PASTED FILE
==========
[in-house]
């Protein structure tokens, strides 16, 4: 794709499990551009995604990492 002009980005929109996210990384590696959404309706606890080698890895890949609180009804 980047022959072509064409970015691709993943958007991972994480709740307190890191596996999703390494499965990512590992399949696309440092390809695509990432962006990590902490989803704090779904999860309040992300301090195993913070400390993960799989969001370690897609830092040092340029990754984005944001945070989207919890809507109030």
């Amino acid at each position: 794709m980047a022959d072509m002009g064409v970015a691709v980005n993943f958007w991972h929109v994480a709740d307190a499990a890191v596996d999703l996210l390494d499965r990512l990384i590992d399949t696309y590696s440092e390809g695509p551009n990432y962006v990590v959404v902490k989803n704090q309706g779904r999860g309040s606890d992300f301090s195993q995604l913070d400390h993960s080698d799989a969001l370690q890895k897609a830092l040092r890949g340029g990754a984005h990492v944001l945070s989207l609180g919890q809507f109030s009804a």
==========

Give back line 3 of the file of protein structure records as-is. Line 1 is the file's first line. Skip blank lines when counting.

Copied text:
């Amino acid at each position: 794709m980047a022959d072509m002009g064409v970015a691709v980005n993943f958007w991972h929109v994480a709740d307190a499990a890191v596996d999703l996210l390494d499965r990512l990384i590992d399949t696309y590696s440092e390809g695509p551009n990432y962006v990590v959404v902490k989803n704090q309706g779904r999860g309040s606890d992300f301090s195993q995604l913070d400390h993960s080698d799989a969001l370690q890895k897609a830092l040092r890949g340029g990754a984005h990492v944001l945070s989207l609180g919890q809507f109030s009804a």